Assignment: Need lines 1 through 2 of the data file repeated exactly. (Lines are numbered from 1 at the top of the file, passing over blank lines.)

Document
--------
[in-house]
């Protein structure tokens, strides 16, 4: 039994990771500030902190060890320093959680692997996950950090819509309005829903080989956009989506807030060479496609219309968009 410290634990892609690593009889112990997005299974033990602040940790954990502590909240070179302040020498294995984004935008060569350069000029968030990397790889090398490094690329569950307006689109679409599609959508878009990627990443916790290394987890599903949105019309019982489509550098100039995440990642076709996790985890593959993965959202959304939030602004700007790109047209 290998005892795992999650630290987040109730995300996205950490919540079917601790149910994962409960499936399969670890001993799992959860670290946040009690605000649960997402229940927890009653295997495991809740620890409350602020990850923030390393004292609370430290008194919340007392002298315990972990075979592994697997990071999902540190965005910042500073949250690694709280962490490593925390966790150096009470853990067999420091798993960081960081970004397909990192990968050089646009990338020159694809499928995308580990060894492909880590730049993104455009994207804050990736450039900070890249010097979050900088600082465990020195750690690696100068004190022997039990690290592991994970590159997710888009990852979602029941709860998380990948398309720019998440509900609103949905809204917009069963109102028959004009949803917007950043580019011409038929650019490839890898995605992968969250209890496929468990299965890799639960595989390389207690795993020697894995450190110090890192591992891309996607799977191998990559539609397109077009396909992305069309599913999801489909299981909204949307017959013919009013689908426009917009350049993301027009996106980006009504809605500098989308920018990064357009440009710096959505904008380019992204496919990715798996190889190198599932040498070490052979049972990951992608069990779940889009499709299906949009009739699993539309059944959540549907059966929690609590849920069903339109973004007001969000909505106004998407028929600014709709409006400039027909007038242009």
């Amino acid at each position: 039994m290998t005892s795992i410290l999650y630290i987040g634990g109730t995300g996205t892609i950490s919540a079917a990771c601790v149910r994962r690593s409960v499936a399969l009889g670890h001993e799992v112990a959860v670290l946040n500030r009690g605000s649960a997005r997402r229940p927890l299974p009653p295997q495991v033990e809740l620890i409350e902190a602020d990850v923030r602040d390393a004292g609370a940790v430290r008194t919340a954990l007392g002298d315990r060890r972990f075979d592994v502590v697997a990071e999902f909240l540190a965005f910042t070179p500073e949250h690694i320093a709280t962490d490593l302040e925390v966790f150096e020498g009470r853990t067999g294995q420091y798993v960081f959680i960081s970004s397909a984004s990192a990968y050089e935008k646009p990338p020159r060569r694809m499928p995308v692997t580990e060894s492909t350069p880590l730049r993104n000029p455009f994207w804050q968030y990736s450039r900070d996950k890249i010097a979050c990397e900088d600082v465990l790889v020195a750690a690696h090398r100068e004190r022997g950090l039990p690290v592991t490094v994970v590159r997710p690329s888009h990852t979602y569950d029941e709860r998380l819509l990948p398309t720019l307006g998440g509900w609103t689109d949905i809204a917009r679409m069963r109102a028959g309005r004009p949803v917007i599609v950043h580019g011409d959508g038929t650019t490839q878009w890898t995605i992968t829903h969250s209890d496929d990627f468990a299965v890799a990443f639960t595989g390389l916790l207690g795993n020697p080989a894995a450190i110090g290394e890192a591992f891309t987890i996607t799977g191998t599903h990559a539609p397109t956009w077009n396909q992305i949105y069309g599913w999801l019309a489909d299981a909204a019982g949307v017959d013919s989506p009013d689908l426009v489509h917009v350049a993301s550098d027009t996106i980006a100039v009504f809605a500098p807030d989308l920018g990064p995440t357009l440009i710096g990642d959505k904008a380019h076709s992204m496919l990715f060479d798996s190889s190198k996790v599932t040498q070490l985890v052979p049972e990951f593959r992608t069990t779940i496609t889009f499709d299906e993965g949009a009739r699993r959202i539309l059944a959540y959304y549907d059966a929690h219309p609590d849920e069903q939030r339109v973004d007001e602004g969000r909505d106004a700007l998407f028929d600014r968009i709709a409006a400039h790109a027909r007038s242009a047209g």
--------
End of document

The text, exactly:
[in-house]
């Protein structure tokens, strides 16, 4: 039994990771500030902190060890320093959680692997996950950090819509309005829903080989956009989506807030060479496609219309968009 410290634990892609690593009889112990997005299974033990602040940790954990502590909240070179302040020498294995984004935008060569350069000029968030990397790889090398490094690329569950307006689109679409599609959508878009990627990443916790290394987890599903949105019309019982489509550098100039995440990642076709996790985890593959993965959202959304939030602004700007790109047209 290998005892795992999650630290987040109730995300996205950490919540079917601790149910994962409960499936399969670890001993799992959860670290946040009690605000649960997402229940927890009653295997495991809740620890409350602020990850923030390393004292609370430290008194919340007392002298315990972990075979592994697997990071999902540190965005910042500073949250690694709280962490490593925390966790150096009470853990067999420091798993960081960081970004397909990192990968050089646009990338020159694809499928995308580990060894492909880590730049993104455009994207804050990736450039900070890249010097979050900088600082465990020195750690690696100068004190022997039990690290592991994970590159997710888009990852979602029941709860998380990948398309720019998440509900609103949905809204917009069963109102028959004009949803917007950043580019011409038929650019490839890898995605992968969250209890496929468990299965890799639960595989390389207690795993020697894995450190110090890192591992891309996607799977191998990559539609397109077009396909992305069309599913999801489909299981909204949307017959013919009013689908426009917009350049993301027009996106980006009504809605500098989308920018990064357009440009710096959505904008380019992204496919990715798996190889190198599932040498070490052979049972990951992608069990779940889009499709299906949009009739699993539309059944959540549907059966929690609590849920069903339109973004007001969000909505106004998407028929600014709709409006400039027909007038242009």